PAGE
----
However, they then pass these costs on to their customers through higher monthly bills and additional hidden fees to keep their business in balance.

Here’s the game:

  • Networks demand more money to carry their signals.
  • Networks pulling their signals if pay TV operators refuse to pay.
  • Pay TV operators pay up to keep the customers happy.
  • Then they pass the costs along to their customers.


Cost Burden on Customers and Cable and Satellite Industry is Losing Millions of Subscribers

As just discussed, Cable and satellite operators often pay higher carriage fees to networks, and those costs are passed on to customers through higher monthly bills.

What happened next?

Many customers have opted to cancel their traditional TV subscriptions and switch to cheaper streaming services such as Netflix, HBO Max, Peacock, and Hulu.

The availability of exclusive content and the emergence of cheaper options have fueled this shift toward streaming services.

Customers are now happy with their decision to cut the cord as they are saving a significant amount of money on their TV bills.

The trend of cord cutting

Cord cutting has become an increasingly popular trend in recent years.

With the rise of services like Netflix, Hulu, and Amazon Prime Video, many people are choosing to forgo traditional cable packages.

Insider Intelligence reported that the number of cord-cutting households in the United States increased by 17.7% in 2022, jumping to 43.0 million.

US Cord-Cutter Households statistics
Image source:

The report forecasts that the number of cord-cutting households will increase another 10.8% to 47.6 million by the end of 2023, which would exceed one-third (35.9%) of households for the first time.

Here’s Google Trends data from 2015 to the end of 2020

trend of cord cutting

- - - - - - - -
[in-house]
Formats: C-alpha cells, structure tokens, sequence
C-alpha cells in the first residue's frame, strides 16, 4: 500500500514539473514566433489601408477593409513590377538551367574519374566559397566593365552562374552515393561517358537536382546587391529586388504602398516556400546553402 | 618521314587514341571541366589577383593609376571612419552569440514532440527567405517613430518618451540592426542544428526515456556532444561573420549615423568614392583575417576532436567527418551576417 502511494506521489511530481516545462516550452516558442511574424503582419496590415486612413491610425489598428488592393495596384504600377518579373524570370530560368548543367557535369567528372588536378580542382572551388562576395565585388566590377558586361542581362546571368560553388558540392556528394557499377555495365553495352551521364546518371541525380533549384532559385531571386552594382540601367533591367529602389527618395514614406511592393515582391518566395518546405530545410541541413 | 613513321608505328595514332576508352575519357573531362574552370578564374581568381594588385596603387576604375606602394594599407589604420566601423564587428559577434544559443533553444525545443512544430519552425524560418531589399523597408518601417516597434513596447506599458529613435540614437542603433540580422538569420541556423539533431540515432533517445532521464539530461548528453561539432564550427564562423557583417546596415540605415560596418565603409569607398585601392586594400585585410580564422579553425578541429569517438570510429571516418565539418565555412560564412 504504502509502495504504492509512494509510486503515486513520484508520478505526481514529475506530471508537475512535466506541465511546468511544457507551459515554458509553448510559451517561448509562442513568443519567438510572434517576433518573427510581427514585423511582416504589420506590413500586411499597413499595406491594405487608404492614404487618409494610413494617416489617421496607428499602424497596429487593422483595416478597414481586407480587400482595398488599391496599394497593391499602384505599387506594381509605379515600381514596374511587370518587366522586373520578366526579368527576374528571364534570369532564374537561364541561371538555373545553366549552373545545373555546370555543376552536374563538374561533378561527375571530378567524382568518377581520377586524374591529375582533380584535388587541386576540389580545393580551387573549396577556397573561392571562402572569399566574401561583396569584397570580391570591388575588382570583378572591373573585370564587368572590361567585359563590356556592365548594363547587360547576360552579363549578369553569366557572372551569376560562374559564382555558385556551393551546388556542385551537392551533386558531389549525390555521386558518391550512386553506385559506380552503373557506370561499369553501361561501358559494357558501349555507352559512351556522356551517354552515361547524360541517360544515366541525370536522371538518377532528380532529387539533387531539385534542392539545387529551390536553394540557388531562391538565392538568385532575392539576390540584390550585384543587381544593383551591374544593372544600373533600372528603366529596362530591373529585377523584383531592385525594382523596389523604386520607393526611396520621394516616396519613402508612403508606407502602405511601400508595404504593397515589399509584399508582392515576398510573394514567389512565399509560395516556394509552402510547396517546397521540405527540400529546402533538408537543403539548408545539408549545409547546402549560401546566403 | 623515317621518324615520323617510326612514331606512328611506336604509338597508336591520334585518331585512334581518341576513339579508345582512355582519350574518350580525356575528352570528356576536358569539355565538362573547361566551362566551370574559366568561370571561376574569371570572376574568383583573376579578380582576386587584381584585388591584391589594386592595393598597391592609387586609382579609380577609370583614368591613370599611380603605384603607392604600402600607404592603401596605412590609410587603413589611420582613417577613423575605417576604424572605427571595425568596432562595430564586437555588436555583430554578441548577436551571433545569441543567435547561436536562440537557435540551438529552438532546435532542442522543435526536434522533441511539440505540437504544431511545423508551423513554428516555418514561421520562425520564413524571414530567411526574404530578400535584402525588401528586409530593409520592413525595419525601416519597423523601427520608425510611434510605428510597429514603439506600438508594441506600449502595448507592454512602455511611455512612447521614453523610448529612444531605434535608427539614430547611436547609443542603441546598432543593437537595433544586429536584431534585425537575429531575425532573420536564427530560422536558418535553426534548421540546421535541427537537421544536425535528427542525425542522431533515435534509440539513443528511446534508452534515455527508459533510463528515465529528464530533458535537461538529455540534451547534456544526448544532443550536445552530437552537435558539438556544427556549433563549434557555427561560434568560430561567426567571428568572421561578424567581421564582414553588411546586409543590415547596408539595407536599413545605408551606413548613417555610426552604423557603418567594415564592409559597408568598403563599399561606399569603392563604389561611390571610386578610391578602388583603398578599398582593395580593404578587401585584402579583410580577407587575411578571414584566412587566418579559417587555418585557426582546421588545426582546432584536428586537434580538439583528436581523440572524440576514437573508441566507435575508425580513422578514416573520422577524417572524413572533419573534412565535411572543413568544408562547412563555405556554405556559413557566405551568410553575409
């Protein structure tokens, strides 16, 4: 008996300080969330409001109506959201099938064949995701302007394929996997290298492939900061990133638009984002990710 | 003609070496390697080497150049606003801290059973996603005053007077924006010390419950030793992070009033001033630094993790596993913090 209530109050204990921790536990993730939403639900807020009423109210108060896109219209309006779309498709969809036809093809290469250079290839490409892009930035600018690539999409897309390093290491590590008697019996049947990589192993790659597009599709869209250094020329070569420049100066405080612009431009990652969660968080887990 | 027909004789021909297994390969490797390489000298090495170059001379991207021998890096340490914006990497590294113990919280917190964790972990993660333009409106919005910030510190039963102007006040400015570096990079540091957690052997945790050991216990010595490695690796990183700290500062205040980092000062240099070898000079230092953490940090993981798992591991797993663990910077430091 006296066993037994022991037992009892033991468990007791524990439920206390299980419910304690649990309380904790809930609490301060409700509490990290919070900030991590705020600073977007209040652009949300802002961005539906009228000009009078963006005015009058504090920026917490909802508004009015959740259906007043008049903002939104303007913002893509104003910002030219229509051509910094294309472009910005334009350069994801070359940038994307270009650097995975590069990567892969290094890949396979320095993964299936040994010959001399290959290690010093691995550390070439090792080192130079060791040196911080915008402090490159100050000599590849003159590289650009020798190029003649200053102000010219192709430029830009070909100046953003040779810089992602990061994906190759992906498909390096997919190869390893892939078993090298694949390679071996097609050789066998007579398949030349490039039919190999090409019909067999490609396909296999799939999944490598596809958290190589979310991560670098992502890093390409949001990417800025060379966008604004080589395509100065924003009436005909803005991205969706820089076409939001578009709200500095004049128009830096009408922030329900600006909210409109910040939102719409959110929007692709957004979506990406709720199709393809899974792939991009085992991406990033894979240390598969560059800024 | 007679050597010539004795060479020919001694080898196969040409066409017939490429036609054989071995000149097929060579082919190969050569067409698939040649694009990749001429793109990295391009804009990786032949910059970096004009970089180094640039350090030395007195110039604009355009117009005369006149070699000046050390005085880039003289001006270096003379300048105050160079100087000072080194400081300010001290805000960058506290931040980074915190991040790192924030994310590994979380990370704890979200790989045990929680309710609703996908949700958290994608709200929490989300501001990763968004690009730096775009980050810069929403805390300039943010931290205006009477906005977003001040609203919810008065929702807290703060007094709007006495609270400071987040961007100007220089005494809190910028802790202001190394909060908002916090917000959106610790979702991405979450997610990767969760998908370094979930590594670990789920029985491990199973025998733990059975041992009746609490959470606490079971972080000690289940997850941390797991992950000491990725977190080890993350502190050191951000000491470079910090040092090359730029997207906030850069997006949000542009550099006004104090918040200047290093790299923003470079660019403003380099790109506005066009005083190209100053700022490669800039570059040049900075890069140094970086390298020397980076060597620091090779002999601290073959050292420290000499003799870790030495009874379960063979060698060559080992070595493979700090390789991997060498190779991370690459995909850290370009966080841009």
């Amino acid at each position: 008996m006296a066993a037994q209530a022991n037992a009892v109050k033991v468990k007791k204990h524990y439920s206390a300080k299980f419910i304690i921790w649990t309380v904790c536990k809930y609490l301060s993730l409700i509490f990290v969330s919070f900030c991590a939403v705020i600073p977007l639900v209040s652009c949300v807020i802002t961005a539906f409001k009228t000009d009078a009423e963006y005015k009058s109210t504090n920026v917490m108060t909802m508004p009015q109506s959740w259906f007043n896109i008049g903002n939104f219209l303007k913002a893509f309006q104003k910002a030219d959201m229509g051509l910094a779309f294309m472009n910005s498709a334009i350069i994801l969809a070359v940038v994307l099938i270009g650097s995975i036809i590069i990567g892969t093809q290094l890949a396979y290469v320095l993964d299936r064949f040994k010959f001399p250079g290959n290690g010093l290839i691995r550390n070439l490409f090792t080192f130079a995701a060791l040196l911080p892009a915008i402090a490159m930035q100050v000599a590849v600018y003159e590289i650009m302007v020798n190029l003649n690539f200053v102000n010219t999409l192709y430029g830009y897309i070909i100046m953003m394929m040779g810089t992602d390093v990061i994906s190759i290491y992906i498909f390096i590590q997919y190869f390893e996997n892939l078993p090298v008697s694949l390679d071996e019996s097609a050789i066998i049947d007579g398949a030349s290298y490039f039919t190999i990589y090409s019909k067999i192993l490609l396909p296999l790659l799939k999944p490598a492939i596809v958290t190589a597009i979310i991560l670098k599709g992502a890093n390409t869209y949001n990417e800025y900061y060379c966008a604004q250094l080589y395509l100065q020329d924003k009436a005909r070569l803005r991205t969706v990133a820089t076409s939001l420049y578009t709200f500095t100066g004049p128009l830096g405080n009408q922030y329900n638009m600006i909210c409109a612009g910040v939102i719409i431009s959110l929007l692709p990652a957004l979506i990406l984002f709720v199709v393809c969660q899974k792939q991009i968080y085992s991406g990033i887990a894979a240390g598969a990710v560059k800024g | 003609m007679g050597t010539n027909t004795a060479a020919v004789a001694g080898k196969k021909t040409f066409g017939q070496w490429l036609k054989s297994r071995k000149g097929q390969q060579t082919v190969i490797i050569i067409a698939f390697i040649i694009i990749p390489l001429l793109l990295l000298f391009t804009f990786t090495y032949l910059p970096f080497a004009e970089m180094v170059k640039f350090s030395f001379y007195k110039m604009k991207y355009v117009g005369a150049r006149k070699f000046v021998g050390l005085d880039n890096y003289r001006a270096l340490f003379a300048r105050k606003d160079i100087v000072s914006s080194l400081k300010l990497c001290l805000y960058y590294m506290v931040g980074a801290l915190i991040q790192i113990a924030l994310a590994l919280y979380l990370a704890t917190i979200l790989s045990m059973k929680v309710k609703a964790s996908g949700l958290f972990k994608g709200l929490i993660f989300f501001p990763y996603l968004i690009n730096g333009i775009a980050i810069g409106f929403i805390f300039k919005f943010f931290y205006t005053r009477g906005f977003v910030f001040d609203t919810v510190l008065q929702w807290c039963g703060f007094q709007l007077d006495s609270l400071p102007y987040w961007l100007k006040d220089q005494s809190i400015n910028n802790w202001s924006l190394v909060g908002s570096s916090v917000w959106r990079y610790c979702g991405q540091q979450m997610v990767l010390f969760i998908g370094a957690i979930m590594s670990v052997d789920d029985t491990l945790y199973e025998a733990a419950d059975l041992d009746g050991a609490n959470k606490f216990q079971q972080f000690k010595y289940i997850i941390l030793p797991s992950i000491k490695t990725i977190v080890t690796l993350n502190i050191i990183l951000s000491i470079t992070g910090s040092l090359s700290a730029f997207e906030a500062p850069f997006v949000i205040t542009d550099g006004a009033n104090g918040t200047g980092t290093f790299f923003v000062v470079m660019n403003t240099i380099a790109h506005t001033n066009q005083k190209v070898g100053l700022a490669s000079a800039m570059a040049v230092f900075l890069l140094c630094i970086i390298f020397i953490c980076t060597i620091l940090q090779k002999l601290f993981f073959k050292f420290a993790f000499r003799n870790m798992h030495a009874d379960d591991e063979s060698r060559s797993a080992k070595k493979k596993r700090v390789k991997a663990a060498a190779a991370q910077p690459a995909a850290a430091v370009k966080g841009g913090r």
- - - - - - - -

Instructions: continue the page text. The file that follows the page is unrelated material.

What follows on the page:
This trend has been going on for a while and shows no signs of stopping. From 2015 to the end of 2020, people were searching more for live TV streaming services like Hulu TV, and YouTube TV and cutting cords.

Now in 2023, Netflix is on fire and is the most-searched vMVPD on the market right now.

Look at this:

So, what led to this?

The main driver of this is cost.

Traditional cable and satellite packages are quite expensive, with many customers paying upwards of $60 per month for a package. In contrast, streaming services are much more affordable, with options like Netflix starting at just $9.99 per month.

The Irony of the Situation

Due to the gradual decrease in subscribers, many networks are now crying, as they are not making as much money from the cable and satellite bundle as they expected.

This situation was avoidable, but greed played a significant role.

Networks wanted more money and cable and satellite operators wanted to keep their customers happy. For this, they paid the higher fees but then passed on the costs to customers in the form of higher monthly bills and hidden fees.

“Sin spares not even fathers.”

That said, this strategy worked for a while but eventually led to cord-cutting and the rise of streaming services.